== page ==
Amendment could allow spending on military equipment and training to Africa and the Middle East. The EU is set to hand over funds earmarked for “peace building” and development to armed forces in Africa and the Middle East, overriding concerns from its legal services that such a move breaks the bloc’s laws.
Brussels is proposing to change the rules of its €2.4bn “Instrument Contributing to Stability and Peace”, which normally focuses on programmes such as maternity healthcare in Syria, to allow funds to be spent on military equipment and training in developing countries.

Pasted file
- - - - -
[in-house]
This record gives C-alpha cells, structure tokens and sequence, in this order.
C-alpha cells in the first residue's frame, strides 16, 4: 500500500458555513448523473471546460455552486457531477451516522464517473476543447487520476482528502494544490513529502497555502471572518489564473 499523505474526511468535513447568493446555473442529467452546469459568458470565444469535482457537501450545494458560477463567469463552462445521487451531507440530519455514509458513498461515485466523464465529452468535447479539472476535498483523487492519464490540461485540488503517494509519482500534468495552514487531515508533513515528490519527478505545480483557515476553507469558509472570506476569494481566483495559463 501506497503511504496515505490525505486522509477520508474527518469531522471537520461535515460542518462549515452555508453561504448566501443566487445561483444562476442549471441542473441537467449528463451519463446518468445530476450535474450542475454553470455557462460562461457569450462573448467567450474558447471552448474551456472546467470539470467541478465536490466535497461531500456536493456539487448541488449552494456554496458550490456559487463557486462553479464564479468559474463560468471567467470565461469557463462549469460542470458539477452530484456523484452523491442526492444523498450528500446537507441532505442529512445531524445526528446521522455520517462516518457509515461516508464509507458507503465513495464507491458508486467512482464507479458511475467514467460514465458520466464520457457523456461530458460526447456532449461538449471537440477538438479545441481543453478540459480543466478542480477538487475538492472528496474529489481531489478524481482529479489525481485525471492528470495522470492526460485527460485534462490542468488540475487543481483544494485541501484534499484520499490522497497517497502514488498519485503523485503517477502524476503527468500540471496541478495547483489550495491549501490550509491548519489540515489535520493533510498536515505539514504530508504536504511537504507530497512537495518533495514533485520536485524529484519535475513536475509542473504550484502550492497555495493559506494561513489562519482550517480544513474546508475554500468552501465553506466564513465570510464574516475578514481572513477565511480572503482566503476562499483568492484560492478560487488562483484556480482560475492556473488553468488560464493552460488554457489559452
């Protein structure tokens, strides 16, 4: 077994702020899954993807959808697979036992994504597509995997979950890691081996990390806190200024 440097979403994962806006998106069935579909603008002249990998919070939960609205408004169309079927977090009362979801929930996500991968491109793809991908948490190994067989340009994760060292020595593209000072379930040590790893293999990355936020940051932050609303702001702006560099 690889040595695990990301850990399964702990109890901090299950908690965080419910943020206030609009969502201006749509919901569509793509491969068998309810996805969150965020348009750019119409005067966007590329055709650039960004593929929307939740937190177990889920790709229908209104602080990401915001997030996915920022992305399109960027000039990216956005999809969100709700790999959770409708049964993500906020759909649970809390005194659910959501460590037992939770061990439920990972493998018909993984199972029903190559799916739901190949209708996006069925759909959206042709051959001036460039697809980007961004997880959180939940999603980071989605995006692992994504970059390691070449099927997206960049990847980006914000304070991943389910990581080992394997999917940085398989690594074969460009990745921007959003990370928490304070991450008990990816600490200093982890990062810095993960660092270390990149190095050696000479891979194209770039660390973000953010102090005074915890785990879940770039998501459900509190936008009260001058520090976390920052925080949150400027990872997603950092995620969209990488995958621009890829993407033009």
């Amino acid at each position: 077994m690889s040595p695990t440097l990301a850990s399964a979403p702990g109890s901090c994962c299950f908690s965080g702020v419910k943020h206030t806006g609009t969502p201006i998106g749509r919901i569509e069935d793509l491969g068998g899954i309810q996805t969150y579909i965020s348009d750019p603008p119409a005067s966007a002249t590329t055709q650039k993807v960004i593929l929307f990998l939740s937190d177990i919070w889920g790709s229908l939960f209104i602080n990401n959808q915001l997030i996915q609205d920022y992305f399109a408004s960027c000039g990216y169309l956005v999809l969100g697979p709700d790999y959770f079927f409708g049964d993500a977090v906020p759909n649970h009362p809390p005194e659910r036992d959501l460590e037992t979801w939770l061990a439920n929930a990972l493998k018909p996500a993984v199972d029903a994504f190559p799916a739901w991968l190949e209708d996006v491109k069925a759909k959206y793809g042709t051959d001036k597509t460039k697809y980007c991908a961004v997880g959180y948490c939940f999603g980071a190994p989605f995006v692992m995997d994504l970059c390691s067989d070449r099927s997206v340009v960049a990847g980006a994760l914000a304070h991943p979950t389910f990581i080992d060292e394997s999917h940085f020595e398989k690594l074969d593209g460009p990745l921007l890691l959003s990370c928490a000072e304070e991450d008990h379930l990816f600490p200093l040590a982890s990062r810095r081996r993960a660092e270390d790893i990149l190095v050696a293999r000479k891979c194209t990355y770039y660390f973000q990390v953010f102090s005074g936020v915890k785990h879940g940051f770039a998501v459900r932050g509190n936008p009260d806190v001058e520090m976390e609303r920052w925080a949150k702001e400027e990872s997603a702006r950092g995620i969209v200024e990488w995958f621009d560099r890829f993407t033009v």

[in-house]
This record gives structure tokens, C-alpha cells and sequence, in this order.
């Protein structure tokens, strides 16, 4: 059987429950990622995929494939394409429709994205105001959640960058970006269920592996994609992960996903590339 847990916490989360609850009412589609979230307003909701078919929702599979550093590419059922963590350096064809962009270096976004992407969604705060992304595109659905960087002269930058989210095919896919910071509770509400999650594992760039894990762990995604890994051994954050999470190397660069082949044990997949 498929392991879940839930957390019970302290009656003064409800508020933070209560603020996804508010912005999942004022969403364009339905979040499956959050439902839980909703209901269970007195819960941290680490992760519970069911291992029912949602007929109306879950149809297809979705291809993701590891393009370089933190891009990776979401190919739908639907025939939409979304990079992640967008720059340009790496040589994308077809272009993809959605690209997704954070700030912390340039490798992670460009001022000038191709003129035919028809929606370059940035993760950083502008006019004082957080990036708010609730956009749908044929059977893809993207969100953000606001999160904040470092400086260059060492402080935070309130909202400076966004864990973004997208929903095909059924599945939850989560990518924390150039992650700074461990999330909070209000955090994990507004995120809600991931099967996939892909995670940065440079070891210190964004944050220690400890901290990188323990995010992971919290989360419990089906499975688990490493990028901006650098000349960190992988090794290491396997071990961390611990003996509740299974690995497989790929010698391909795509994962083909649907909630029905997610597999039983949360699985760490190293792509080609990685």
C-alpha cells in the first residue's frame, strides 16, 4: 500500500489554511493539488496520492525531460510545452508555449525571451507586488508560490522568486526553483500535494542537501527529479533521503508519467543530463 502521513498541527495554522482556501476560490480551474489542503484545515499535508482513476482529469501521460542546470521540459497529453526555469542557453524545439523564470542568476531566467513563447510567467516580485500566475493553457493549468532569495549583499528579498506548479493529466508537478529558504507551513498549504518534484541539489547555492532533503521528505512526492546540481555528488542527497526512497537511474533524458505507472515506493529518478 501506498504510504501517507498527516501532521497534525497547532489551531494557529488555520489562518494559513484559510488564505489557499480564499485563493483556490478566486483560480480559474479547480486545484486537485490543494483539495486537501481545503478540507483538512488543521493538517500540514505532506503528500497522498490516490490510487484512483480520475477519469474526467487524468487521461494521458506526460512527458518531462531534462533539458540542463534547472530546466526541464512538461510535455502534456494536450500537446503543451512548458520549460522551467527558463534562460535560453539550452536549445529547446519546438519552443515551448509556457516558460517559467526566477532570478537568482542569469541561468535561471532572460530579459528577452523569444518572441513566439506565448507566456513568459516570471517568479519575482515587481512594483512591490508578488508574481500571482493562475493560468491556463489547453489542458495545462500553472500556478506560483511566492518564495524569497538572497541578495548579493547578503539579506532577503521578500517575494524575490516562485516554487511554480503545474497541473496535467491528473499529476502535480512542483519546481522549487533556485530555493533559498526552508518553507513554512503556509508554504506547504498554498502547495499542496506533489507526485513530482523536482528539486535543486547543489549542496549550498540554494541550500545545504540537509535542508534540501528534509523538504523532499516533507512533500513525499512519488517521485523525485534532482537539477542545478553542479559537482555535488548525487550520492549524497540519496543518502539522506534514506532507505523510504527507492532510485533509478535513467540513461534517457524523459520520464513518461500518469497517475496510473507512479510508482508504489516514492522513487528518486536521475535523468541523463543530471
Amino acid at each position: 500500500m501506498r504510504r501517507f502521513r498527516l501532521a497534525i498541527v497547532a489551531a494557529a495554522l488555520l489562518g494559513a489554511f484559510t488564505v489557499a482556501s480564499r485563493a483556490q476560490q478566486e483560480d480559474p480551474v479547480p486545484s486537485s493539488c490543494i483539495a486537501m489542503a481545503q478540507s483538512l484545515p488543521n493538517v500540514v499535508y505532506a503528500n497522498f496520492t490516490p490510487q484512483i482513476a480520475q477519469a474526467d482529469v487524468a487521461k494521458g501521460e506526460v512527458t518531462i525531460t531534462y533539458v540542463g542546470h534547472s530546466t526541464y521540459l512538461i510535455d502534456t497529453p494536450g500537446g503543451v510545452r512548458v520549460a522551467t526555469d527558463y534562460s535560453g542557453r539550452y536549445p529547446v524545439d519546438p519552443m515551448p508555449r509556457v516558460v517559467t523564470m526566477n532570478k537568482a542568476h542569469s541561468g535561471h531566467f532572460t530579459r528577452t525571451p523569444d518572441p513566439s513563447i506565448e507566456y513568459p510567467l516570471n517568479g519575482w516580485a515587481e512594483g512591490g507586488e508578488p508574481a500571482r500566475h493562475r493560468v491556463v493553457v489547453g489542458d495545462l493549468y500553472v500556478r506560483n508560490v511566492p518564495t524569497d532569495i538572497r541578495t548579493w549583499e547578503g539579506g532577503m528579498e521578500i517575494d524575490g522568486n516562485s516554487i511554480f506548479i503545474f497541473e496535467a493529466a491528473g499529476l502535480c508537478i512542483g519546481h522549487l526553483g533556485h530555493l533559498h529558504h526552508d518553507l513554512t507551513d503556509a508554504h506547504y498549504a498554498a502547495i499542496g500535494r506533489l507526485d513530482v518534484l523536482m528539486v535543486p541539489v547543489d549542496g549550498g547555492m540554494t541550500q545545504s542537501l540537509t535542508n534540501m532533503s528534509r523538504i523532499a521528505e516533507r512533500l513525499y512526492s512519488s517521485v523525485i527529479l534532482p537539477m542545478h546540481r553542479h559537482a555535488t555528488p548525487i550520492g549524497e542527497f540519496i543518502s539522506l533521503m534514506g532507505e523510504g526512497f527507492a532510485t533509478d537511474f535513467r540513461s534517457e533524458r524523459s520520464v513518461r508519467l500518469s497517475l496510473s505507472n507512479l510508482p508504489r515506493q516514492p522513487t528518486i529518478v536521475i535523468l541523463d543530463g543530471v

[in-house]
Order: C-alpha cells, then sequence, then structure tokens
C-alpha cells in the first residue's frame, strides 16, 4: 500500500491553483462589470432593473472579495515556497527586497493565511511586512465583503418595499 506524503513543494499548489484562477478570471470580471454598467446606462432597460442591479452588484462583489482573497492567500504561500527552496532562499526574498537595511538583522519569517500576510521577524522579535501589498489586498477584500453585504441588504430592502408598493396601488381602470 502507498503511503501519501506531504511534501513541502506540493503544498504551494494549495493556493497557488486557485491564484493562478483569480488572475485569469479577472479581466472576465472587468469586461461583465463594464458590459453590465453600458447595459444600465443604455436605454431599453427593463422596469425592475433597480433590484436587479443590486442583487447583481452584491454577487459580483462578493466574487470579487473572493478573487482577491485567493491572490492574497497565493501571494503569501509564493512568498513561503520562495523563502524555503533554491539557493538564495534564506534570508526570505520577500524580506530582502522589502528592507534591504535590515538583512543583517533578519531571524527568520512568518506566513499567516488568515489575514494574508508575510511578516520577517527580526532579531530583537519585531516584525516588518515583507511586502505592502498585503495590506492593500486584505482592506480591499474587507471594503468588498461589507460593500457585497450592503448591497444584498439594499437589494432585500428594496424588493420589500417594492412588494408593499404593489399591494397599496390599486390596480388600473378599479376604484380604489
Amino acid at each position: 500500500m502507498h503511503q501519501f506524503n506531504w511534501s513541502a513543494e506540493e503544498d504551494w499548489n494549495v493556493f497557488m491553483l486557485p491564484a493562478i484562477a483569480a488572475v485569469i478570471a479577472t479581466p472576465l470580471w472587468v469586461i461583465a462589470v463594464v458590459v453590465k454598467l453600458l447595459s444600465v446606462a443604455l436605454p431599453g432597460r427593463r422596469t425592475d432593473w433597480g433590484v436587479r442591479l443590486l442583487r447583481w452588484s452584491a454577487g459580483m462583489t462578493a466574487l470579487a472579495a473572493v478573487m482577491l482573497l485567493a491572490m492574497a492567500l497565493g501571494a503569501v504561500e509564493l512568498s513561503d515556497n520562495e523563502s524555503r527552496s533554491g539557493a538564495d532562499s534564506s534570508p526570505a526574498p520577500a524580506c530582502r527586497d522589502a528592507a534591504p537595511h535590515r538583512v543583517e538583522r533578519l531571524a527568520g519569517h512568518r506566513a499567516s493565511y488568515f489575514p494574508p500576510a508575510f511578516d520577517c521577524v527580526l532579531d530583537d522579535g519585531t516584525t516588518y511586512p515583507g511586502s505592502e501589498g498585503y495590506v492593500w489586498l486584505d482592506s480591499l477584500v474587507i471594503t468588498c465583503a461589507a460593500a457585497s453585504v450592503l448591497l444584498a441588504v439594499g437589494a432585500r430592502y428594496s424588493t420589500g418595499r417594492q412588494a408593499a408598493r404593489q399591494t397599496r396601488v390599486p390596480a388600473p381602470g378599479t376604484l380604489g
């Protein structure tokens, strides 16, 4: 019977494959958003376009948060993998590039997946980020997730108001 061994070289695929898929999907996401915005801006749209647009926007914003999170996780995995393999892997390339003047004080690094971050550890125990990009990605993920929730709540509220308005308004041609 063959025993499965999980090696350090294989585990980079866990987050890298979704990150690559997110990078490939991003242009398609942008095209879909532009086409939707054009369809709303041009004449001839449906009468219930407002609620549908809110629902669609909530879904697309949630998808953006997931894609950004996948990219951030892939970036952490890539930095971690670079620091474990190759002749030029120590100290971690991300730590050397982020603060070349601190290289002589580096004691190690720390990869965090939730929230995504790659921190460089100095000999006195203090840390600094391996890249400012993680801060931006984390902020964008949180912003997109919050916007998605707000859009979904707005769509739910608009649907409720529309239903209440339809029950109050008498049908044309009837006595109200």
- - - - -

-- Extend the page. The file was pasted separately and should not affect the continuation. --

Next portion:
The amendment will be put forward by the commission on Tuesday, and comes after heavy lobbying in favour of such a move by member states.
The draft proposal from the European Commission seen by the Financial Times states that these funds “may be used to build the capacity of military actors in partner countries” in some circumstances.
The EU has attempted to align its development policy with its foreign policy in recent years with an increased focus on security, in a move that has been welcomed by the likes of Berlin and Paris but sharply criticised by some human rights groups.